With modern experience and computational tools, I don't think larger combustion chambers are as much of a problem as it has been. That path is a dead end, IMO.

Not true, each of those engines have equivilent reduction (1/2) in thrust also.

Offline iamlucky13

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Re: multiple combustion chamber Merlin
« Reply #11 on: 10/28/2011 10:15 pm »
The Soviets only started doing multiple combustion chambers because they had problems with larger combustion chambers.

But the recent trend for the Russians has been fewer combustion chambers. See the RD-170 (4) -> RD-180 (2) -> RD-191 (1) evolution of the same engine family.

With modern experience and computational tools, I don't think larger combustion chambers are as much of a problem as it has been. That path is a dead end, IMO.

Even with the most excellent computational fluid dynamics simulations I haven't seen proof that stable combustion can be achieved in arbitrarily large combustion chambers.  Has anyone?

I tend not to think it matters. We're not seriously talking about arbitrarily large combustion chambers. We're talking about a particular concept that is loosely defined but notionally about the same size as the largest single-chamber engine that's successfully flow so far. We know the F-1 worked.

So assuming combustion stability is reasonably achievable for SpaceX, we're still basically looking at manufacturing difficulty of big chambers, injectors, and bells versus dealing with more plumbing and parts.

Offline Lars_J

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Re: multiple combustion chamber Merlin
« Reply #12 on: 10/28/2011 10:34 pm »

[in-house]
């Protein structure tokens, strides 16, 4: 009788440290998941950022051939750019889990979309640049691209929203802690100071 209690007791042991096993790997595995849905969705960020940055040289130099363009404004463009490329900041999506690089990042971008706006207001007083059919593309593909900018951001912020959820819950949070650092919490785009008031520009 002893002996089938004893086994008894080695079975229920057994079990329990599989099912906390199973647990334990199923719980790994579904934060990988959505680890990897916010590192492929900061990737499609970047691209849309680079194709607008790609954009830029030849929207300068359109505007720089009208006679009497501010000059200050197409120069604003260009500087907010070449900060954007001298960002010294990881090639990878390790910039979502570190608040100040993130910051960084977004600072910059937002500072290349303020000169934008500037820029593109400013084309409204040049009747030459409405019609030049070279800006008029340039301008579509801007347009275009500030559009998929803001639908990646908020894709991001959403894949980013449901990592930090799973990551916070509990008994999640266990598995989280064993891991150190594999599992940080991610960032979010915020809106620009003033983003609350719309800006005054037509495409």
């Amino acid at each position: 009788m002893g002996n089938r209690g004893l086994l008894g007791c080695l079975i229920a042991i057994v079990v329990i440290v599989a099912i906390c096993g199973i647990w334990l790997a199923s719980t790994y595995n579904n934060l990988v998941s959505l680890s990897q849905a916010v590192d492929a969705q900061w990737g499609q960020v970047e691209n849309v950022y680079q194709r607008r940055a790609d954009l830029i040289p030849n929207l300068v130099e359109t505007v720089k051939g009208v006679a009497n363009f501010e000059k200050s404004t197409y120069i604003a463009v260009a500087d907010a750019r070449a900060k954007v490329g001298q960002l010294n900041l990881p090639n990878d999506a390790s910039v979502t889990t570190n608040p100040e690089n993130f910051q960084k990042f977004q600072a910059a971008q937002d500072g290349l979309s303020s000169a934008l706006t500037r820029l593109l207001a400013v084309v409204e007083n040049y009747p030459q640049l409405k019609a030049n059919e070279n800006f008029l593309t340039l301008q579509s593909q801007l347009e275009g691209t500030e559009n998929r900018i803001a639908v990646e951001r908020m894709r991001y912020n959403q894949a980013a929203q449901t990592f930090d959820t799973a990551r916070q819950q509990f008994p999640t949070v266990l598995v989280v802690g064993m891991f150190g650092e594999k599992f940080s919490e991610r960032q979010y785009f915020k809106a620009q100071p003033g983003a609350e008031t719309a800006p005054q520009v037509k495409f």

But the recent trend for the Russians has been fewer combustion chambers. See the RD-170 (4) -> RD-180 (2) -> RD-191 (1) evolution of the same engine family.

Not true, each of those engines have equivilent reduction (1/2) in thrust also.

Yes, but their new LV's (Angara) are moving towards the use of clustered boosters with RD-191's instead of fewer RD-180 or RD-17X. There are several reasons for that - my point is simply that the Russians are gradually moving away from the use multiple combustion chambers in their in-development or proposed launchers. (Rus with RD-180 was cancelled)
« Last Edit: 10/28/2011 10:35 pm by Lars_J »

Offline pippin

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Re: multiple combustion chamber Merlin
« Reply #13 on: 10/28/2011 11:05 pm »
We know the F-1 worked.

Yes. But we also know that that particular engine was a hell of a mess to make work exactly for combustion stability issues. I'm not sure you want to/can affort to go through the trial-and-error cycles they went through to make the F1 work and you can't reliably say it wasn't sheer luck in  the end...

OK, you know much more about fluid dynamics these days and you can do simulations but on the other hand the F1 was a pretty conservative engine design and not really efficient, it was pretty much just huge.

The reason the RD-18x and RD-19x engines use fewer combustion chambers is simply the fact that the RD-17x has way too much thrust for the modular LV designs you want to do today. If you need the thrust of the RD-17x/RD-18x engines they are generally a good choice because you can even get roll control out of a single engine.

The RD-17x and derivatives are probably the best (from a performance/efficiency perspective) kerolox engines ever to be built in that size class and part of why they are is probably the choice to NOT go with a huge combustion chamber but several smaller ones. I'm not sure you could build an engine like the RD-17x with a single combustion chamber.

Oh. And let's not forget that multiple-cobustion-chamber engines can be much smaller as well.
« Last Edit: 10/28/2011 11:10 pm by pippin »

Offline strangequark

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Re: multiple combustion chamber Merlin
« Reply #14 on: 10/28/2011 11:24 pm »
The Soviets only started doing multiple combustion chambers because they had problems with larger combustion chambers.